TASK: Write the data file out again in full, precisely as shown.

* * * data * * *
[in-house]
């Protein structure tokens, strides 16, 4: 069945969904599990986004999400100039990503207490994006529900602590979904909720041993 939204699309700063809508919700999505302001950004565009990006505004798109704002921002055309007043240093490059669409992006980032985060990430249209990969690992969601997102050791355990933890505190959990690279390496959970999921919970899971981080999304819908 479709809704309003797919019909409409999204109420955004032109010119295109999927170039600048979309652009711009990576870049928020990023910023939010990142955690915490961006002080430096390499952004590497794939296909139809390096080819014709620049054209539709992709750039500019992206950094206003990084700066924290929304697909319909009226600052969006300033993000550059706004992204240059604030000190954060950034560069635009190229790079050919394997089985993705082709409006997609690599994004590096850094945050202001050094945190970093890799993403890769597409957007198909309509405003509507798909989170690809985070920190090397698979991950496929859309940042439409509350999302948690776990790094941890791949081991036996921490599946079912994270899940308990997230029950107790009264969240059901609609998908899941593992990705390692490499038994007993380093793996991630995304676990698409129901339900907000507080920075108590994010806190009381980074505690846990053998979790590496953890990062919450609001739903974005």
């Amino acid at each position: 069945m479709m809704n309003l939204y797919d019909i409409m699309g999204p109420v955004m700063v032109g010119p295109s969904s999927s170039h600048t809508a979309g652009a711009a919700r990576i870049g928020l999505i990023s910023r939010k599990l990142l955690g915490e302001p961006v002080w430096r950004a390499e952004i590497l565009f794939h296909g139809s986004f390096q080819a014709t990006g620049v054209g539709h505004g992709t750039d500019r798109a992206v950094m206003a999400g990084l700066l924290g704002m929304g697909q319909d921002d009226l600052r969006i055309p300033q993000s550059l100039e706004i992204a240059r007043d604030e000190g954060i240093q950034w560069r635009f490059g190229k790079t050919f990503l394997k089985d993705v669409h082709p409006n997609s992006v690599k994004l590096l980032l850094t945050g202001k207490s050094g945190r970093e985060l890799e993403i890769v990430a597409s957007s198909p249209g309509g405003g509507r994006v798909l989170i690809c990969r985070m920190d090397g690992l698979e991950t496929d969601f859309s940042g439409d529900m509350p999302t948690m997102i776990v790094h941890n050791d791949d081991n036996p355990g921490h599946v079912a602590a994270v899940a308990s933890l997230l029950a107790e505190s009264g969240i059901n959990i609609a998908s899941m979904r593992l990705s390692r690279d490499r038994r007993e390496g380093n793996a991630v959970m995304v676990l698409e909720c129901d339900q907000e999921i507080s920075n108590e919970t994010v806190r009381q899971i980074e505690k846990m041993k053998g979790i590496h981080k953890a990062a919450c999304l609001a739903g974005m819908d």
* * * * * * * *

[in-house]
């Protein structure tokens, strides 16, 4: 069945969904599990986004999400100039990503207490994006529900602590979904909720041993 939204699309700063809508919700999505302001950004565009990006505004798109704002921002055309007043240093490059669409992006980032985060990430249209990969690992969601997102050791355990933890505190959990690279390496959970999921919970899971981080999304819908 479709809704309003797919019909409409999204109420955004032109010119295109999927170039600048979309652009711009990576870049928020990023910023939010990142955690915490961006002080430096390499952004590497794939296909139809390096080819014709620049054209539709992709750039500019992206950094206003990084700066924290929304697909319909009226600052969006300033993000550059706004992204240059604030000190954060950034560069635009190229790079050919394997089985993705082709409006997609690599994004590096850094945050202001050094945190970093890799993403890769597409957007198909309509405003509507798909989170690809985070920190090397698979991950496929859309940042439409509350999302948690776990790094941890791949081991036996921490599946079912994270899940308990997230029950107790009264969240059901609609998908899941593992990705390692490499038994007993380093793996991630995304676990698409129901339900907000507080920075108590994010806190009381980074505690846990053998979790590496953890990062919450609001739903974005």
């Amino acid at each position: 069945m479709m809704n309003l939204y797919d019909i409409m699309g999204p109420v955004m700063v032109g010119p295109s969904s999927s170039h600048t809508a979309g652009a711009a919700r990576i870049g928020l999505i990023s910023r939010k599990l990142l955690g915490e302001p961006v002080w430096r950004a390499e952004i590497l565009f794939h296909g139809s986004f390096q080819a014709t990006g620049v054209g539709h505004g992709t750039d500019r798109a992206v950094m206003a999400g990084l700066l924290g704002m929304g697909q319909d921002d009226l600052r969006i055309p300033q993000s550059l100039e706004i992204a240059r007043d604030e000190g954060i240093q950034w560069r635009f490059g190229k790079t050919f990503l394997k089985d993705v669409h082709p409006n997609s992006v690599k994004l590096l980032l850094t945050g202001k207490s050094g945190r970093e985060l890799e993403i890769v990430a597409s957007s198909p249209g309509g405003g509507r994006v798909l989170i690809c990969r985070m920190d090397g690992l698979e991950t496929d969601f859309s940042g439409d529900m509350p999302t948690m997102i776990v790094h941890n050791d791949d081991n036996p355990g921490h599946v079912a602590a994270v899940a308990s933890l997230l029950a107790e505190s009264g969240i059901n959990i609609a998908s899941m979904r593992l990705s390692r690279d490499r038994r007993e390496g380093n793996a991630v959970m995304v676990l698409e909720c129901d339900q907000e999921i507080s920075n108590e919970t994010v806190r009381q899971i980074e505690k846990m041993k053998g979790i590496h981080k953890a990062a919450c999304l609001a739903g974005m819908d």